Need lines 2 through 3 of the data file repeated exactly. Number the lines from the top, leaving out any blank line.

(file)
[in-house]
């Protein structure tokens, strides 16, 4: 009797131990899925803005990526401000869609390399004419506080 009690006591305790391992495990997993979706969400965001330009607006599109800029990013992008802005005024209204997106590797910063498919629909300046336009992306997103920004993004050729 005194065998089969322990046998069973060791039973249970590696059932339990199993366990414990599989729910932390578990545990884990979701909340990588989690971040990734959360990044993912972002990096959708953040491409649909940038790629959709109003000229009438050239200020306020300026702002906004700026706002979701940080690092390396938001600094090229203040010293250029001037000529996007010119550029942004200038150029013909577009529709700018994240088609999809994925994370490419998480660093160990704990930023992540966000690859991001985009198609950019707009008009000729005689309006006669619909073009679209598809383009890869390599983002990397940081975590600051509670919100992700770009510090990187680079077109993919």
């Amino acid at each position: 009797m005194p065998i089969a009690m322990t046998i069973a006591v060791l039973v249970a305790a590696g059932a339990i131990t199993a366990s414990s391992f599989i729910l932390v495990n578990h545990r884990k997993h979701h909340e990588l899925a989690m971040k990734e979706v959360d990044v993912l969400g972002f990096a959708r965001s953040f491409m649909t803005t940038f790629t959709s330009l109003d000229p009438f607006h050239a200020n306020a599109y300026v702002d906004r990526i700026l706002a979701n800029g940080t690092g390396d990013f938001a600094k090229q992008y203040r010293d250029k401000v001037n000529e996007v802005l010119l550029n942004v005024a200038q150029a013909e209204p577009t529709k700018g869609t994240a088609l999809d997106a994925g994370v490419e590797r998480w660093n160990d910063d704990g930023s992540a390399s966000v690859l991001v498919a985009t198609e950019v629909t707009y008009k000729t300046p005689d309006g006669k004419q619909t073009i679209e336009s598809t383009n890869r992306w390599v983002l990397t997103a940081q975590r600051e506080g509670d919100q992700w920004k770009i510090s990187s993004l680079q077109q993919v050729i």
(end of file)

């Protein structure tokens, strides 16, 4: 009797131990899925803005990526401000869609390399004419506080 009690006591305790391992495990997993979706969400965001330009607006599109800029990013992008802005005024209204997106590797910063498919629909300046336009992306997103920004993004050729 005194065998089969322990046998069973060791039973249970590696059932339990199993366990414990599989729910932390578990545990884990979701909340990588989690971040990734959360990044993912972002990096959708953040491409649909940038790629959709109003000229009438050239200020306020300026702002906004700026706002979701940080690092390396938001600094090229203040010293250029001037000529996007010119550029942004200038150029013909577009529709700018994240088609999809994925994370490419998480660093160990704990930023992540966000690859991001985009198609950019707009008009000729005689309006006669619909073009679209598809383009890869390599983002990397940081975590600051509670919100992700770009510090990187680079077109993919």
């Amino acid at each position: 009797m005194p065998i089969a009690m322990t046998i069973a006591v060791l039973v249970a305790a590696g059932a339990i131990t199993a366990s414990s391992f599989i729910l932390v495990n578990h545990r884990k997993h979701h909340e990588l899925a989690m971040k990734e979706v959360d990044v993912l969400g972002f990096a959708r965001s953040f491409m649909t803005t940038f790629t959709s330009l109003d000229p009438f607006h050239a200020n306020a599109y300026v702002d906004r990526i700026l706002a979701n800029g940080t690092g390396d990013f938001a600094k090229q992008y203040r010293d250029k401000v001037n000529e996007v802005l010119l550029n942004v005024a200038q150029a013909e209204p577009t529709k700018g869609t994240a088609l999809d997106a994925g994370v490419e590797r998480w660093n160990d910063d704990g930023s992540a390399s966000v690859l991001v498919a985009t198609e950019v629909t707009y008009k000729t300046p005689d309006g006669k004419q619909t073009i679209e336009s598809t383009n890869r992306w390599v983002l990397t997103a940081q975590r600051e506080g509670d919100q992700w920004k770009i510090s990187s993004l680079q077109q993919v050729i």